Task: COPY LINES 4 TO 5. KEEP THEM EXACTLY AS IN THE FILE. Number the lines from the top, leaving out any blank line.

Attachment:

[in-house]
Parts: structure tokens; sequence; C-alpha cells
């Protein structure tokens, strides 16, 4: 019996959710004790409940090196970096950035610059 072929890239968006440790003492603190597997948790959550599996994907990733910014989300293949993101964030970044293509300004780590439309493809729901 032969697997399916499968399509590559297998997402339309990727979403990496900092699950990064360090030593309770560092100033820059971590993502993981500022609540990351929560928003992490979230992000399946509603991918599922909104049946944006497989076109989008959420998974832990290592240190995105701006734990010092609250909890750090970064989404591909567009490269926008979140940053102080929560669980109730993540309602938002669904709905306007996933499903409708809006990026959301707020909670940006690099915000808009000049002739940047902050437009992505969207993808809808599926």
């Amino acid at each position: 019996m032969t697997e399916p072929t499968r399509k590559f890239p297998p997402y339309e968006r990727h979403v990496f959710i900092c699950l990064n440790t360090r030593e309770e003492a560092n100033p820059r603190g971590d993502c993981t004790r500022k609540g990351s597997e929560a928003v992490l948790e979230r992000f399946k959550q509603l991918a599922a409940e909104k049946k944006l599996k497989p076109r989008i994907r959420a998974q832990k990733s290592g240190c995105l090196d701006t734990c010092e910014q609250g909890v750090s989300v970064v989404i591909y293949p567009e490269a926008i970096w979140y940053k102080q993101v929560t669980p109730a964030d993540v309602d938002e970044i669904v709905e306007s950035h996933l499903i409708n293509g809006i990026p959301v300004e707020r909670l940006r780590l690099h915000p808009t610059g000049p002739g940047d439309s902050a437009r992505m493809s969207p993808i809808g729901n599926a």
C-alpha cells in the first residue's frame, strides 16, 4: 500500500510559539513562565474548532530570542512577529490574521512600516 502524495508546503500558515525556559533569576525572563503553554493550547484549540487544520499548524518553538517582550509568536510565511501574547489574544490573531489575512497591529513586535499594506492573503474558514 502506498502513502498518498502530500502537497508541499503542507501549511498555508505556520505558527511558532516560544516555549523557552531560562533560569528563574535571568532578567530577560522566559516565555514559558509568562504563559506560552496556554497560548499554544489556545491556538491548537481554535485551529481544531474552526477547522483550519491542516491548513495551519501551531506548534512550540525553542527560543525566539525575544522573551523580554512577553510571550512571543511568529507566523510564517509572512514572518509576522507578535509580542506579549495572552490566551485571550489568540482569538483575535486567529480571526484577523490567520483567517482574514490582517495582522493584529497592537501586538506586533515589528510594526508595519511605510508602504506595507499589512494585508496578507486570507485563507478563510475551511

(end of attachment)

């Amino acid at each position: 019996m032969t697997e399916p072929t499968r399509k590559f890239p297998p997402y339309e968006r990727h979403v990496f959710i900092c699950l990064n440790t360090r030593e309770e003492a560092n100033p820059r603190g971590d993502c993981t004790r500022k609540g990351s597997e929560a928003v992490l948790e979230r992000f399946k959550q509603l991918a599922a409940e909104k049946k944006l599996k497989p076109r989008i994907r959420a998974q832990k990733s290592g240190c995105l090196d701006t734990c010092e910014q609250g909890v750090s989300v970064v989404i591909y293949p567009e490269a926008i970096w979140y940053k102080q993101v929560t669980p109730a964030d993540v309602d938002e970044i669904v709905e306007s950035h996933l499903i409708n293509g809006i990026p959301v300004e707020r909670l940006r780590l690099h915000p808009t610059g000049p002739g940047d439309s902050a437009r992505m493809s969207p993808i809808g729901n599926a």
C-alpha cells in the first residue's frame, strides 16, 4: 500500500510559539513562565474548532530570542512577529490574521512600516 502524495508546503500558515525556559533569576525572563503553554493550547484549540487544520499548524518553538517582550509568536510565511501574547489574544490573531489575512497591529513586535499594506492573503474558514 502506498502513502498518498502530500502537497508541499503542507501549511498555508505556520505558527511558532516560544516555549523557552531560562533560569528563574535571568532578567530577560522566559516565555514559558509568562504563559506560552496556554497560548499554544489556545491556538491548537481554535485551529481544531474552526477547522483550519491542516491548513495551519501551531506548534512550540525553542527560543525566539525575544522573551523580554512577553510571550512571543511568529507566523510564517509572512514572518509576522507578535509580542506579549495572552490566551485571550489568540482569538483575535486567529480571526484577523490567520483567517482574514490582517495582522493584529497592537501586538506586533515589528510594526508595519511605510508602504506595507499589512494585508496578507486570507485563507478563510475551511